"[Concern] is directed at an agency called Wildlife Services, which is already under scrutiny for its lethal control of predators and other animals in the rural West," the Bee reported. "A ... series earlier this year found the agency targets wildlife in ways that have killed thousands of nontarget animals, including family pets, and can trigger unintended, negative ecological consequences."
If a private company operated in such a way, there would be accountability – legal efforts to control its practices, lawsuits by people whose family pets were killed due to the company's irresponsibility, and criminal prosecutions for violations of environmental laws.
But the government doesn't have to live up to the same laws that apply to the rest of us. Instead of having to cease and desist, Wildlife Services goes along its merry way, expanding more deeply into an activity the private market already is handling in a better and less-costly way.
As the article pointed out, the federal agency operates in virtual secrecy, which is another hallmark of government endeavors. Here is the Bee again: "'It's been such an uphill struggle,' said Erick Wolf, CEO of a California firm called Innolytics, which developed a form of birth control for Canada geese and pigeons with help from Wildlife Services' scientists in Colorado. ...'All they want to do is shoot, trap and poison,' said Wolf. 'They don't want to consider anything else.'"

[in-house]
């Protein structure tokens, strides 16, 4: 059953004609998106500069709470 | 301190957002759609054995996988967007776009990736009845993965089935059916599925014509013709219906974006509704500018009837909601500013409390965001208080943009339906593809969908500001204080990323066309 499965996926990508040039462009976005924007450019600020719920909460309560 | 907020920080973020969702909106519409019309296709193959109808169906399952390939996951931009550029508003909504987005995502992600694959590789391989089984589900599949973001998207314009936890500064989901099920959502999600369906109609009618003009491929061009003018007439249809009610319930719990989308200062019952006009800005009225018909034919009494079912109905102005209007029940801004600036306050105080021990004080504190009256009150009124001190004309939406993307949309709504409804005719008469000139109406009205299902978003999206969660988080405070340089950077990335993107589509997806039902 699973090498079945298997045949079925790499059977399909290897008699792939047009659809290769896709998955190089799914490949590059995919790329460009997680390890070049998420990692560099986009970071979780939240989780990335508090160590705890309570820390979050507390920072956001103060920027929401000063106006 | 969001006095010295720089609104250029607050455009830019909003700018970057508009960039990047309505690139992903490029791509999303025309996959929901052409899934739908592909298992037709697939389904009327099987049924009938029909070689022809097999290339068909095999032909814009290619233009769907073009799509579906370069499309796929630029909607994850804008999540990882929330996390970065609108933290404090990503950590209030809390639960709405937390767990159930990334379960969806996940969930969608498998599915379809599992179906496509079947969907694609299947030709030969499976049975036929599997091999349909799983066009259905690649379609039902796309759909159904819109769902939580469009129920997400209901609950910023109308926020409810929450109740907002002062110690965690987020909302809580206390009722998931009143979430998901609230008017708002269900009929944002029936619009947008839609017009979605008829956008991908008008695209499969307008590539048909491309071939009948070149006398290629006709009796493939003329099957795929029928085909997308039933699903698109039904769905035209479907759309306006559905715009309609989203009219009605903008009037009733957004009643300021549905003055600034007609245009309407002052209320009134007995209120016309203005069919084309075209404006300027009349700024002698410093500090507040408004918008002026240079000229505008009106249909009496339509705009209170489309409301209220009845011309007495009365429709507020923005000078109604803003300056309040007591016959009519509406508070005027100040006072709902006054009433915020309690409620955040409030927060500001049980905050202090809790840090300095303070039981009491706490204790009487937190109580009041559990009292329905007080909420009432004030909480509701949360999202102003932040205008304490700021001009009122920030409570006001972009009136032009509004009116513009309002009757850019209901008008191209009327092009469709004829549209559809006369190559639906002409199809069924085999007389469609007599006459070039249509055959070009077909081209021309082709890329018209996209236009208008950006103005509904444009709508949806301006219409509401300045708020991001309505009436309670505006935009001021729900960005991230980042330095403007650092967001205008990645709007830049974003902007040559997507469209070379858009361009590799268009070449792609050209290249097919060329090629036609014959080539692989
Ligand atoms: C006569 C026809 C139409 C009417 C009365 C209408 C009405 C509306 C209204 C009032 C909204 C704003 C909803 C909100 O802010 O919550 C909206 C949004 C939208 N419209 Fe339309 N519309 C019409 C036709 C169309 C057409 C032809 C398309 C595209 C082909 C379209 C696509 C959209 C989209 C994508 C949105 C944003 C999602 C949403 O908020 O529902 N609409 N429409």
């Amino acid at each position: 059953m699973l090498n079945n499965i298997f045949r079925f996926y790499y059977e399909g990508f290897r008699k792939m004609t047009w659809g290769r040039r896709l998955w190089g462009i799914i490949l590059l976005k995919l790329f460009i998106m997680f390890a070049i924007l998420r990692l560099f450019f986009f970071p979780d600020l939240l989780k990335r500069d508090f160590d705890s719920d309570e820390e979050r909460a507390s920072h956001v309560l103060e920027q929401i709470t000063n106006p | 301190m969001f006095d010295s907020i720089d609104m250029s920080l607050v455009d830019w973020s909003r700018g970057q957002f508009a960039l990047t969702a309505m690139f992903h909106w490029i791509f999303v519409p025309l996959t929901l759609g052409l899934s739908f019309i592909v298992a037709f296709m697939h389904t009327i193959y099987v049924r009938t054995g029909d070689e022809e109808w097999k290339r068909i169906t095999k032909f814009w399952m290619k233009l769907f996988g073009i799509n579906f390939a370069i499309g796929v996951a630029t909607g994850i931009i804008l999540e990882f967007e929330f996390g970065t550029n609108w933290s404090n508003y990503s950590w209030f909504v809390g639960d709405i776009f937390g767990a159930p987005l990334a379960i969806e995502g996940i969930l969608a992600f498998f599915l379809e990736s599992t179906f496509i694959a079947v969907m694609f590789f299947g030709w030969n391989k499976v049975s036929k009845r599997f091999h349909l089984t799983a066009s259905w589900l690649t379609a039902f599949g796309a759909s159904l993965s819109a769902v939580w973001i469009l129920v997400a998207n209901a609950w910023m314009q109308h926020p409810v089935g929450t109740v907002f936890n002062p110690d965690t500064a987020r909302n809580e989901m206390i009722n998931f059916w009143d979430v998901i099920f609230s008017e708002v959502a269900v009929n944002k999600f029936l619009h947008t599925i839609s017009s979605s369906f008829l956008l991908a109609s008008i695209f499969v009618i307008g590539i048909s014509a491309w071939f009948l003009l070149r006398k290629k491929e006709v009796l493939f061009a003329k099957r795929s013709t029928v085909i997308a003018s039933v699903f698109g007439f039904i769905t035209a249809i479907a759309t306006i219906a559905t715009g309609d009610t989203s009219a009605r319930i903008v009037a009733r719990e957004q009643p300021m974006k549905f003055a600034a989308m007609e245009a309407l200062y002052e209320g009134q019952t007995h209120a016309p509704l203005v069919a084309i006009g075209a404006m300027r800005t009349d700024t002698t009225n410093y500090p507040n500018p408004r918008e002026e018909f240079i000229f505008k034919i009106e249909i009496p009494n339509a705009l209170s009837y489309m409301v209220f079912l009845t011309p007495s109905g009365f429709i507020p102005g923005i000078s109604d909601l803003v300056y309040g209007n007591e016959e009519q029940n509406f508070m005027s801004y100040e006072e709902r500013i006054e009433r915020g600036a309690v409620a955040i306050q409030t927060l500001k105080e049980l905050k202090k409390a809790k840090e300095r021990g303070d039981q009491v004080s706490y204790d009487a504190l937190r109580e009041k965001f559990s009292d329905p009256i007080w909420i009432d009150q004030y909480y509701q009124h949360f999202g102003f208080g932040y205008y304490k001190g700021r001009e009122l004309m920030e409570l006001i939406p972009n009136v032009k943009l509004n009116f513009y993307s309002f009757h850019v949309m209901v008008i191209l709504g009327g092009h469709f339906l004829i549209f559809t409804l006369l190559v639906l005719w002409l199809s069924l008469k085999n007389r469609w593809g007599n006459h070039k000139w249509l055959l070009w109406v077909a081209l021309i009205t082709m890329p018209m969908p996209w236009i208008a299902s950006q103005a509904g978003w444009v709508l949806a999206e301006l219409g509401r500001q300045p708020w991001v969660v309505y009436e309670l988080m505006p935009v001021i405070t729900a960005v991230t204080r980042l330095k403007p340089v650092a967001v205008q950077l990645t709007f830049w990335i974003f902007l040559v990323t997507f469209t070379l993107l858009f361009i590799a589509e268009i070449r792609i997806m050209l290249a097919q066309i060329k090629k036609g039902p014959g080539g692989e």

Government does not have a bottom line so its incentives are different. Government agencies often are protected from meaningful oversight. This is why a federal wildlife agency can wreak havoc on wildlife and why governments often are the biggest polluters.
These days I even hear people argue that government is the best way to provide services because there is no profit motive. That reflects an almost unbelievable level of economic ignorance, but it is a point officials make as they try to use government's power of eminent domain against private water companies, for instance.
Businesses need to earn a profit, but the prices of their products are determined by competition, which relentlessly drives down costs and increases efficiencies as the less-able providers go out of business.
There is no place to offload private costs onto the public in a free market, even though some businesses despicably lobby the government for special privileges and bailouts.